Venturing into the zombie apocalypse genre at the moment is, quite frankly, something of a crap shoot. As I scan through the listings on the Amazon Kindle marketplace, browsing the endless numbers of undead novels, novellas, anthologies and individual short stories, they all start to blur together. There’s usually a zombie of some kind on the cover, flesh peeling away, arms raised menacingly towards the reader; or perhaps it’s the backpack-hefting back of our grizzled white, straight, veteran/cop/prepper protagonist, ready to strive determinedly into the coming apocalypse. The blurbs tend to be the same generic text as well – there’s only so many times that I can read about Generic Protagonist having to traverse the shattered remnants of the United States (it’s always the United States) to save his wife/ex-wife/children/siblings before the flesh-eaters consume them before my eyes cross and I lose higher brain function.
So that’s why author W.J. Hegarty’s The Roaming grabbed my attention and refused to let me go as I scrolled through my social media feed and saw the cover art for it and its sequel, The Roaming: The Toll. The illustration for each novel, by artist Edward Moran, is striking, gorgeously abstract, and entirely memorable; they look like old-fashioned movie posters, with their broad use of blocks of colour and artful blending of individual elements. Take the cover for The Roaming: you first see the browns, reds, oranges and yellows of the trees that form the backdrop of an isolated cabin, then the cabin itself, and only after several seconds do you see the shambling corpses at the very top of the image. I saw the illustrations and knew I had to review both novels, almost regardless of the content; although fortunately the back-cover blurb matched the illustrations for piquing my curiosity. The novel follows Captain Miller, a US Army officer, as he leads the remnants of his unit out of undead Philadelphia and tries to find somewhere to make a stand. I rather liked that – the military usually feature as a background element to zombie apocalypse novels, and rarely as the central feature, and I was reminded of the excellent The Retreat series by Craig DiLouie and his colleagues; by far the best series I have read and not yet reviewed on this blog.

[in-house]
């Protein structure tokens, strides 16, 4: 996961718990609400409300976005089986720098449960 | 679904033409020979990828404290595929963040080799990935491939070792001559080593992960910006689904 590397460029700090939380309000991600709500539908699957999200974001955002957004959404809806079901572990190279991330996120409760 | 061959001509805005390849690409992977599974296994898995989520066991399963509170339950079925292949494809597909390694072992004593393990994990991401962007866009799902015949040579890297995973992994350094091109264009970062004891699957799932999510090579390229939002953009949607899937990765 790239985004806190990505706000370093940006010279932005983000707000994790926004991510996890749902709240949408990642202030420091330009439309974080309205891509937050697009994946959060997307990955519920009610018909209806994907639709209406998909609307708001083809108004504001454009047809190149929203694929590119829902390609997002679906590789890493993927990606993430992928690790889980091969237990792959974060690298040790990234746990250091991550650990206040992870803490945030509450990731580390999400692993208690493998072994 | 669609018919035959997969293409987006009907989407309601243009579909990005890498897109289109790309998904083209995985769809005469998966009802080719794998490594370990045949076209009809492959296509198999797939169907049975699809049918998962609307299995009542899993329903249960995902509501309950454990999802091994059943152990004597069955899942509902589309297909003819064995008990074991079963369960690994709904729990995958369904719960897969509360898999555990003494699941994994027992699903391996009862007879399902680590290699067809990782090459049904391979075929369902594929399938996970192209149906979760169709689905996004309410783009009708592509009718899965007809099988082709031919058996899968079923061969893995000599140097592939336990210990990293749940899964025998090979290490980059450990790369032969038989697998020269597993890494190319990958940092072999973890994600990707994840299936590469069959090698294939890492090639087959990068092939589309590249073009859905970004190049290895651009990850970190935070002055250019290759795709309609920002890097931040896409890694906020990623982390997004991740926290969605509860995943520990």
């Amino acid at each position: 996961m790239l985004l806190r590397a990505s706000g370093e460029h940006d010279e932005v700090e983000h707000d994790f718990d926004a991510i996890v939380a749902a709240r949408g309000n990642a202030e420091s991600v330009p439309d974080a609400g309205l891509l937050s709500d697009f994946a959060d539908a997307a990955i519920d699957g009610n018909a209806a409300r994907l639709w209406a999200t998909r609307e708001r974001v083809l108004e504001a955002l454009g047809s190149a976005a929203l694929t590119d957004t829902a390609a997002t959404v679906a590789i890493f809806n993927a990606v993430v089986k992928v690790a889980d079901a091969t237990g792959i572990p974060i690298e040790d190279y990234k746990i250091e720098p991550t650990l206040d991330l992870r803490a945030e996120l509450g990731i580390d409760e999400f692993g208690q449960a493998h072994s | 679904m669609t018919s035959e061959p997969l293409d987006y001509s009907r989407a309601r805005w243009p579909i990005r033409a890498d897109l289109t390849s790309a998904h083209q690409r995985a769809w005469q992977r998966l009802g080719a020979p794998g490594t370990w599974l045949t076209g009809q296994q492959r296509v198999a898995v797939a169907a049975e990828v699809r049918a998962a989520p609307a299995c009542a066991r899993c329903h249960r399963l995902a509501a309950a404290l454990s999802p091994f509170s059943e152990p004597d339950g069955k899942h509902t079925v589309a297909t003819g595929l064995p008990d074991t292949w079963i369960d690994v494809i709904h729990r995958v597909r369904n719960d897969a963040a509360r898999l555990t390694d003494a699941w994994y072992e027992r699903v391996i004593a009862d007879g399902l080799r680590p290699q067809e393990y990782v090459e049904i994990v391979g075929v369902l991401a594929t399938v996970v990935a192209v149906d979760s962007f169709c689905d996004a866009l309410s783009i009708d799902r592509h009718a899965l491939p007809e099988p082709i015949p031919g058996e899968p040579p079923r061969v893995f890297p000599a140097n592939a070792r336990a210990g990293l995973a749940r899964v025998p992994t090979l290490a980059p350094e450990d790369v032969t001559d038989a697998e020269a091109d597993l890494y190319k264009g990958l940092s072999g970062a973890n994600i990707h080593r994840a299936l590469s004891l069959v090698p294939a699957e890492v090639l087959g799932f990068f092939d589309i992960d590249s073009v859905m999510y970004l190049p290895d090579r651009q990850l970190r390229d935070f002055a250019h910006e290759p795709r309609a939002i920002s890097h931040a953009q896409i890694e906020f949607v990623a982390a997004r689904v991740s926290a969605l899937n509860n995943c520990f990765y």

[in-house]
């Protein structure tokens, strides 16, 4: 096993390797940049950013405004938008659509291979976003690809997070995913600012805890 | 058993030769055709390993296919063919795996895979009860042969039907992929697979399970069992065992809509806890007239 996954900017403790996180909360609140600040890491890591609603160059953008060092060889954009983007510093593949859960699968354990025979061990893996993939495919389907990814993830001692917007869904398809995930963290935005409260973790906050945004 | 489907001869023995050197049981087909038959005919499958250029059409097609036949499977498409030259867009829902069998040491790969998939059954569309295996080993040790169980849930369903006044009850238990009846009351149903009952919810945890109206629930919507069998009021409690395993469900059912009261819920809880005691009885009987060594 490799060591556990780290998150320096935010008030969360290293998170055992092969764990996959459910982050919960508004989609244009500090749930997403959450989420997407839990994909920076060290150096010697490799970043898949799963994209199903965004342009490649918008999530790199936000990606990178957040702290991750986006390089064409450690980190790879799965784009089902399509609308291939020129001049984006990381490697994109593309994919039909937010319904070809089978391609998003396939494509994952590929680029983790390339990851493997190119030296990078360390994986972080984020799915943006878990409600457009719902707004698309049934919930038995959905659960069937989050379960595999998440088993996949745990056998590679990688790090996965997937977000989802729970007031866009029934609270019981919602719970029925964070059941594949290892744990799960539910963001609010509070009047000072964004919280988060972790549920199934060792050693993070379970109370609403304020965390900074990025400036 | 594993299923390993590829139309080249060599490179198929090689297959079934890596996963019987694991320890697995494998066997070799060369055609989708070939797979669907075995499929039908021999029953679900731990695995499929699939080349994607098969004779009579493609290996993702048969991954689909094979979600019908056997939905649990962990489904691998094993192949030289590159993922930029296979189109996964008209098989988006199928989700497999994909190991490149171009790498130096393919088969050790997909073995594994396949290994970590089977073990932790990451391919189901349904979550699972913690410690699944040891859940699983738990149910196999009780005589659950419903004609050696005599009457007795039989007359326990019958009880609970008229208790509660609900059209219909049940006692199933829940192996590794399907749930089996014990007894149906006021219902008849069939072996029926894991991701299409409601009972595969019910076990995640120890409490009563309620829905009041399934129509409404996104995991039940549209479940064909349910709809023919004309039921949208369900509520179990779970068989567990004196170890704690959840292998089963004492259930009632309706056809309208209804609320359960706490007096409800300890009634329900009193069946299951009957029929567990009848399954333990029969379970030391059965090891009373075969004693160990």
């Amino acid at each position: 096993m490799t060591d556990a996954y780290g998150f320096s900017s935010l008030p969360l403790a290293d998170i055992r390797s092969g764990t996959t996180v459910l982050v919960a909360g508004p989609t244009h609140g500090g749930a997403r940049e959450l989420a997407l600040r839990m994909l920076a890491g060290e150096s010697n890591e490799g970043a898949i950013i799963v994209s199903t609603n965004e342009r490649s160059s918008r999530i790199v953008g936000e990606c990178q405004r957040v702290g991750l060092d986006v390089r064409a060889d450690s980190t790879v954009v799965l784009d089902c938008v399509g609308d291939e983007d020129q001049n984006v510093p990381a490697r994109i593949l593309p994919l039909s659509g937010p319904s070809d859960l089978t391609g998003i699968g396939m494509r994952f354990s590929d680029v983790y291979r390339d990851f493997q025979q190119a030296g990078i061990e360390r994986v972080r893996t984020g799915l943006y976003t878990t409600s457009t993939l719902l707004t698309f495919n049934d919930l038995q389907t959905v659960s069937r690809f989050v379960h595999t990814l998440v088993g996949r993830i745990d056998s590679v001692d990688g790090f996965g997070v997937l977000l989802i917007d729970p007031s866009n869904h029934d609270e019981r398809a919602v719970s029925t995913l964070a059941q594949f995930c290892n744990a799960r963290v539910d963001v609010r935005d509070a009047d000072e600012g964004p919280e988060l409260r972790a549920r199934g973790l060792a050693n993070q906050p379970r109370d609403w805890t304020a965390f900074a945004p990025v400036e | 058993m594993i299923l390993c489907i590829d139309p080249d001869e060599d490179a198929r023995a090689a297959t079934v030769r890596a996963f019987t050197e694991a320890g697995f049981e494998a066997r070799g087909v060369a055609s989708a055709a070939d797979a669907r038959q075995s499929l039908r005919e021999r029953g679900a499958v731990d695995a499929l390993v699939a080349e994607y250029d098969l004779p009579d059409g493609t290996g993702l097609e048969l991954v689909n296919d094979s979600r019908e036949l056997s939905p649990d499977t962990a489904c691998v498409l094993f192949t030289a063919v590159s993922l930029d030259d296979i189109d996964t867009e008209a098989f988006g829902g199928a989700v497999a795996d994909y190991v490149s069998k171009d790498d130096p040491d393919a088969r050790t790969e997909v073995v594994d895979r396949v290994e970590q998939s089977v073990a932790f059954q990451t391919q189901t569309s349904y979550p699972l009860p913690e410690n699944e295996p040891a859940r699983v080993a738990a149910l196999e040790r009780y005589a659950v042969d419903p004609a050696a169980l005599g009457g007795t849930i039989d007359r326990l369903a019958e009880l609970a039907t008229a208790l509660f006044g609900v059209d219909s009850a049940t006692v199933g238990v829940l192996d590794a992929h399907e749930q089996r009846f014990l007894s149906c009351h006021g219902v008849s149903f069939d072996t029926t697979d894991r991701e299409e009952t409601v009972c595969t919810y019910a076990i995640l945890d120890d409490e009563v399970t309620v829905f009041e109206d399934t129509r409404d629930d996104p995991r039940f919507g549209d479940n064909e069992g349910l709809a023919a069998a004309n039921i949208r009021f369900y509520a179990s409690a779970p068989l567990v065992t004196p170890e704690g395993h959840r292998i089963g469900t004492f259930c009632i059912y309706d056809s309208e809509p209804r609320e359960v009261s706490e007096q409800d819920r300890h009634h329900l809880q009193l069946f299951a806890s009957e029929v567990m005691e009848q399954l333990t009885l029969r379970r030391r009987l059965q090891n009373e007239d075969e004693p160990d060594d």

Given all of that I was overjoyed to receive review copies of both novels, and after basking again in those cover illustrations, I cracked open The Roaming and dived yet again into a hellish zombie apocalypse, with rather more relish than I usually did. Hegarty certainly develops a varied and interesting array of characters – within only a few pages we already have Captain Miller, two Israeli Defence Force liaison officers, as well as a pair of distinctly incompetent Greek-American mobsters. While the officers deal with rising unease and outright rioting in Philadelphia, the mobsters discover that the undead have already made it into the distant backwater villages and forests of the Eastern Seaboard. The undead begin to spread throughout the major cities and then towards the smaller towns and villages, and Hegarty paints an all too realistic and depressing scenario of desperate resistance combined with government inertia paired with violent overreaction, which in turn only helps the spread of panic and the infected themselves.